Year – 1954
Language – Hindi
Country – India
Producer – Talwar Films
Director – R. C. Talwar
Music Director – Madan Mohan
Box-Office Status –
Cast – Jagdish Sethi, Kishore Kumar, Meena Kumari, Shammi, Amar, Randhir, Meera Devi, Om Prakash
Miscellaneous Information – Not Available.
Produced and directed by R. C. Talwar from a screen-play by himself and dialogue by screen-writer Ramanand Sagar, Talwar Films’ "Ilzam" was premiered in Bombay at the Swastik and other cinemas on Friday March 5, 1954. Accorded an enthusiastic welcome by packed houses of filmgoers, the picture fully deserved it.
There is nothing new about the theme and the story. In fact, they are definitely hackneyed. There is the poor little boat girl, ravishingly lovely and the idol of every rustic swain for miles around, living with her blind old father in the village’s poorest hovel. There is the rich young man from the city who falls like a ton of bricks for the gay and vivacious belle of the village who loves him in return. There is the rustic lover hating his successful city rival, and scheming with his boon companions to oust the outsider and get the girl.
These are the main threads of the too familiar plot into which are woven subsidiary strands of interest provided by the aristocratic mother of the city lad with notions of her own for his marriage, her daughter who is secretly married to a childhood friend and on the way to being a mother, and a charming family retainer who divides his loyalties between the mother and the children with an impartiality which is highly amusing.
The ingredients of an intriguing romantic drama with enough explosive material in it to add the thrill of excitement in good measure are all there, and Mr. Talwar has mixed them well in his screen-play and put them over convincingly enough in his characters and the picture to make engrossing entertainment of it.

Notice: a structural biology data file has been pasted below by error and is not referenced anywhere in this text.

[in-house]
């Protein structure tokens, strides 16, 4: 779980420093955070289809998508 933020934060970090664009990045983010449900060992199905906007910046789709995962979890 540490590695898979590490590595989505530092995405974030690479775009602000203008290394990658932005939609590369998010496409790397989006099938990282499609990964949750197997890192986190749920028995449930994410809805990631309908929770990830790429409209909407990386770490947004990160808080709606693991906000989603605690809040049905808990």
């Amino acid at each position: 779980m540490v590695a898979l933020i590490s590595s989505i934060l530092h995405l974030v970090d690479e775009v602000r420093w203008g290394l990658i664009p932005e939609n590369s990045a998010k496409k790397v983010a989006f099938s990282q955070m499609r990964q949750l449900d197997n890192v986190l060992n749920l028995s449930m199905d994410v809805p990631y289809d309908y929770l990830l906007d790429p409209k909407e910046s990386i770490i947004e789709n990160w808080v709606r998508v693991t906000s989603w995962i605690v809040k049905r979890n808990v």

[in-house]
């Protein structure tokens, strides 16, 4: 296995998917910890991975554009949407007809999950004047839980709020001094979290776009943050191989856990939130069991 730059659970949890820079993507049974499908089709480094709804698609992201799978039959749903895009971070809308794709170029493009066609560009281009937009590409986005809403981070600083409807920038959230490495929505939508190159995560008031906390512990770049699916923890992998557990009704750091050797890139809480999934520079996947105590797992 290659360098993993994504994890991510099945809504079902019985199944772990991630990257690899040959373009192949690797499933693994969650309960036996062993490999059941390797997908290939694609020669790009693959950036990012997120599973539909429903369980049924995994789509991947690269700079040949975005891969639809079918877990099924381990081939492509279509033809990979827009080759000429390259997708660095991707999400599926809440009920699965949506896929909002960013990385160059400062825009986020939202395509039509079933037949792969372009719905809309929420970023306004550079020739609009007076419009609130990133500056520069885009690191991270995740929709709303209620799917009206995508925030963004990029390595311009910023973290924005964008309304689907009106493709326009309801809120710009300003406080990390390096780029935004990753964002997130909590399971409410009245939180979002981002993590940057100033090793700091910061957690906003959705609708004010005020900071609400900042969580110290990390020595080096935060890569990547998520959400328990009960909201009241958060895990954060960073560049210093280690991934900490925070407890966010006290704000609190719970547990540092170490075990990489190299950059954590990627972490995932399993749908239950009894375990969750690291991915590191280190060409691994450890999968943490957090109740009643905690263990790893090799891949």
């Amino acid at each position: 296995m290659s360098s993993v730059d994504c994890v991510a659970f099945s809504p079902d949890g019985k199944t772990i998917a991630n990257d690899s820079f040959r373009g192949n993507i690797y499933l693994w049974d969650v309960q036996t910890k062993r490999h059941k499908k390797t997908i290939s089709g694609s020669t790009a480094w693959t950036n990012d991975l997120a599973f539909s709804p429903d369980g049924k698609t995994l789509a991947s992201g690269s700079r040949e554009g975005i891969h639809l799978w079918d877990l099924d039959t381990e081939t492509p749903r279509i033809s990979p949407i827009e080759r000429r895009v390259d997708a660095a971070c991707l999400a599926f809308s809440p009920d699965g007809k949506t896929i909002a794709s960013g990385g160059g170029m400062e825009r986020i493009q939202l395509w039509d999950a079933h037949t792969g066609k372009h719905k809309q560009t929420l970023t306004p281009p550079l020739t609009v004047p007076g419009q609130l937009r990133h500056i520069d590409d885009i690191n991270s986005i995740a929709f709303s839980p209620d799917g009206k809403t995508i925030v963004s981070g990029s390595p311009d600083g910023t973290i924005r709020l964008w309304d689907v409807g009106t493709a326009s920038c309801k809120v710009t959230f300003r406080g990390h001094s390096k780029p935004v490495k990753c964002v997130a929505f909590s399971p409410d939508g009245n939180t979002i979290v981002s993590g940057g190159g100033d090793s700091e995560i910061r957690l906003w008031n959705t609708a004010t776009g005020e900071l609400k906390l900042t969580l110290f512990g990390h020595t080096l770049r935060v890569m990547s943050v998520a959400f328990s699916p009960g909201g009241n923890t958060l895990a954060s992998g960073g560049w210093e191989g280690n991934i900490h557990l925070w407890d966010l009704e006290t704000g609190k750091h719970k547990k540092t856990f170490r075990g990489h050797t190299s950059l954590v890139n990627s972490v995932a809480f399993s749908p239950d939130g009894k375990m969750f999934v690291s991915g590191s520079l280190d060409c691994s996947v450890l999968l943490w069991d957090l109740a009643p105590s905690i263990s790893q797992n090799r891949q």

Opening brightly in an atmosphere of carefree youthful romance carried on against the backdrop of village life with its melas and its gossip and its undercurrent of suspicions and hatred of Pardesis as a class, the story takes on a grimmer note as the villagers begin to view the visitor’s dalliance with their favorite as an insult to the community.
Beaten up on his way to tryst, the young man is carried off by his mother who forthwith arranges to marry him to a girl of her own class and choice. Back in the village, the girl is besieged by her rural swain and, when her old father tries to protect her, he is beaten up.
From this dire plight the girl is rescued by the timely arrival of her lover who carries her off to town, resolved to persuade his mother to their marriage. But the plot thickens at this stage in a series of complications which end with Kamli being driven out by her lover, who finds her with a baby and believes it is hers.
The finale comes melodramatically on a note of high suspense, with Kamli struggling for her and the child’s life against the savage assault of her persistent rural swain and their rescue in the very nick of time.
Meena Kumari as Kamli is the embodiment of loveliness and innocent allure, putting over a performance which is flawlessly perfect and ravishingly attractive.
Kishore Kumar, as her rich and determined young lover, is very good and appropriately virile, with that touch of impulsive resolve which is the essence of youth and romance. Between them, they make up the chief attraction of the picture.
Shammi and Randhir are excellent in their subsidiary roles while Om Prakash, Jagdish Sethi and Meera Devi give portrayals worthy of their veteran art and experience. Highlighting the picture most delightfully are Madan Mohan’s beautiful music score, Rajindar Krishan’s exquisite lyrics, Prakash Malhotra’s photography ,and, of course, Gopi Kishin’s dance ensemble.